Let’s say a key IT employee one day says, “I quit!” and refuses to give up computer passwords that no one else in the company has. What then? That question just got decided in a recent court case.
In the case, Ardis Health, LLC v. Nankivell, not until after the employee left the company did someone realize that the departed worker was the only one with knowledge of passwords needed to access various types of electronic information, including company websites and social-media pages used for marketing.
The company quickly demanded that the ex-employee surrender the passwords. The ex-employee — who apparently left the company under less-than-ideal circumstances — refused. The two sides marched into court to settle the issue.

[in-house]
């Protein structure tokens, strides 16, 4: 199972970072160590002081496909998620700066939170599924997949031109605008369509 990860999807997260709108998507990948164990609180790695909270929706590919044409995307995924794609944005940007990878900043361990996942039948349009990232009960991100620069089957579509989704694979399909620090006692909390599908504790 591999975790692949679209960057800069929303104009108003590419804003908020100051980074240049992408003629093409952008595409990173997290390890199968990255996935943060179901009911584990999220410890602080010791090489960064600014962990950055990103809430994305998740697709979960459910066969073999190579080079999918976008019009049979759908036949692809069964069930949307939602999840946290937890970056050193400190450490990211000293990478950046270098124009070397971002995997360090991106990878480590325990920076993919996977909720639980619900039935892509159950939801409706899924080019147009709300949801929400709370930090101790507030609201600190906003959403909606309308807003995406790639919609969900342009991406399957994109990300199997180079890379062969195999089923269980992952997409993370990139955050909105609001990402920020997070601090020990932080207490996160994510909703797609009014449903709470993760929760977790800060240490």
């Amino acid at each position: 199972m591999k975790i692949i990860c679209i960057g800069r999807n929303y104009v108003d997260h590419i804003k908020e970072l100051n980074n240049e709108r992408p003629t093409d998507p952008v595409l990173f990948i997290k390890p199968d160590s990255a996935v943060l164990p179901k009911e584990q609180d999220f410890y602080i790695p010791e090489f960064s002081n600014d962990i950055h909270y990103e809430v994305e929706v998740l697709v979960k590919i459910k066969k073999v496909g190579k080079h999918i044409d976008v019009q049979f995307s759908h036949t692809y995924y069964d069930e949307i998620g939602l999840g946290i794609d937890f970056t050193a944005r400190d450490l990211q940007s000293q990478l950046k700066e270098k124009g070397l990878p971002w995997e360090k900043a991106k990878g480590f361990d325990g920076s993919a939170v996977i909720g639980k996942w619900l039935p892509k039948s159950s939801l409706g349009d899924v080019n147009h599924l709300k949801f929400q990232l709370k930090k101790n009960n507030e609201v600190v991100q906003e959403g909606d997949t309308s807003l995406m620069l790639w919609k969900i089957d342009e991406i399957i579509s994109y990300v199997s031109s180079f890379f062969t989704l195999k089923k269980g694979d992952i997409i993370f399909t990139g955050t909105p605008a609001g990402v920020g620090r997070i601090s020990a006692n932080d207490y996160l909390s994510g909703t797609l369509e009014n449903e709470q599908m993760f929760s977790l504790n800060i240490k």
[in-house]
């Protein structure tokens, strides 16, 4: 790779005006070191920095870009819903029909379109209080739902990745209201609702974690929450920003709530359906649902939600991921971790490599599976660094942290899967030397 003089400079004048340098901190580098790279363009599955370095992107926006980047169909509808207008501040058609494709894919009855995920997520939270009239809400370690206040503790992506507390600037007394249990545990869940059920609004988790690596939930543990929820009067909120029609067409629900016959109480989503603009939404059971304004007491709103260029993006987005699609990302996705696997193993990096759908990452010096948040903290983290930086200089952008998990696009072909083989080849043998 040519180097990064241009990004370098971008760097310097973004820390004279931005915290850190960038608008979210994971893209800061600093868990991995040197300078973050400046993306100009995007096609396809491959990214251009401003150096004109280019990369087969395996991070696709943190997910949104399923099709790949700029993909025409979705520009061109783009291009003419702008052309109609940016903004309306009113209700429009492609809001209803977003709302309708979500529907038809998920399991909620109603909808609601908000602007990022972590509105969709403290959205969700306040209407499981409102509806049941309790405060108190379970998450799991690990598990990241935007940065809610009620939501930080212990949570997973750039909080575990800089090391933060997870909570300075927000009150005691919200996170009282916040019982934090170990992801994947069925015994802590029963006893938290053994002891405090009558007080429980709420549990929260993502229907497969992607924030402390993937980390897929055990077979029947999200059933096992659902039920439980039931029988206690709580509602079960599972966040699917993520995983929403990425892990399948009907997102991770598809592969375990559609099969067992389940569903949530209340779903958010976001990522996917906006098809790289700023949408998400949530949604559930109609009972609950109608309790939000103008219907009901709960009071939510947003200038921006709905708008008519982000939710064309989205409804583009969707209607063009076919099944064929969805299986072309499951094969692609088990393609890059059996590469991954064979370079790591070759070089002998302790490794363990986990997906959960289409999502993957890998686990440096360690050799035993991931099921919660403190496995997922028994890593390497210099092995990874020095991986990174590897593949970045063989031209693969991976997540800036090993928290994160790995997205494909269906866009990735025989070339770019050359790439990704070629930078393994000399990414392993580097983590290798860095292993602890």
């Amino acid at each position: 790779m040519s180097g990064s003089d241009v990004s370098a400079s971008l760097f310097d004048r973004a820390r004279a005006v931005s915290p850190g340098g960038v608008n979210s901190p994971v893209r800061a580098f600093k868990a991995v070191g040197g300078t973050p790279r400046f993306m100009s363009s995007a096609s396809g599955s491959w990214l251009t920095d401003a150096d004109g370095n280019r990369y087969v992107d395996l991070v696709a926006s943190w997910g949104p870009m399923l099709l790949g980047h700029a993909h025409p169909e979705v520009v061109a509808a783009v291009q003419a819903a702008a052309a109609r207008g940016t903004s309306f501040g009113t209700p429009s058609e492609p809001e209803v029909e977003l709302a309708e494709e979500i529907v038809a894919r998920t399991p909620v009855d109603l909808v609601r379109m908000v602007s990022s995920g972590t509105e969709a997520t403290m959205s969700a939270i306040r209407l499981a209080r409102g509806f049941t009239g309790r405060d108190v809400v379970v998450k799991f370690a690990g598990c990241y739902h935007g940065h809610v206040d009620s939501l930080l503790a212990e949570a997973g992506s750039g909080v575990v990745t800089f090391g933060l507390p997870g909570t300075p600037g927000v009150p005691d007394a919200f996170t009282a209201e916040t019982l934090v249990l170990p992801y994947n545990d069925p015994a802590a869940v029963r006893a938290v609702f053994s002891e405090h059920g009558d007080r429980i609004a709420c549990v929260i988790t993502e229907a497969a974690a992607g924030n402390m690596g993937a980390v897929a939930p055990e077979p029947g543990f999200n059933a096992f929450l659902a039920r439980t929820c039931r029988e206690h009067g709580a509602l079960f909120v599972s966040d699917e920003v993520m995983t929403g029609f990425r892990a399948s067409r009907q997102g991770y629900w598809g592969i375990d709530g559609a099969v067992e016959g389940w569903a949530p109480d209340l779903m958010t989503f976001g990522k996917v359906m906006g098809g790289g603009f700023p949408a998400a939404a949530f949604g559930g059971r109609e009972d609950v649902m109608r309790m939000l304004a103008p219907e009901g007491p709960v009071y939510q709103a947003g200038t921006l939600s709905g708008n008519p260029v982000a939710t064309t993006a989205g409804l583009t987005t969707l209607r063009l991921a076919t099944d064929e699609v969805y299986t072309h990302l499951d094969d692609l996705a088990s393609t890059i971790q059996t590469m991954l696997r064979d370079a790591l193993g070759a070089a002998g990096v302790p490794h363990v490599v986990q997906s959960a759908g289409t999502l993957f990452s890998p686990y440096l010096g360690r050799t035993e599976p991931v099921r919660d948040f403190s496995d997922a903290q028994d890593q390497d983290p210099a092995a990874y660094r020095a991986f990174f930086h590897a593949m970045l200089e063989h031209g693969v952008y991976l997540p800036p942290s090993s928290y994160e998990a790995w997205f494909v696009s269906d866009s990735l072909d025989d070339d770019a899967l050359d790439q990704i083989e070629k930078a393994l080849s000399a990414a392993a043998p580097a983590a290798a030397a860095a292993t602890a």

A judge ruled in favor of the employer; the ex-employed was ordered by the court to hand over the passwords.
That’s a relief to all types of companies, since nearly all have some sort of confidential electronic info that’s often protected by passwords. Still, it points out another problem that managers should be aware of: Make sure the passwords are in the possession of at least one backup employee, in case the primary holder leaves or is unavailable.
Doing so would have saved this company from having to fight an expensive court battle — and experiencing denied access to information while waging the legal fight.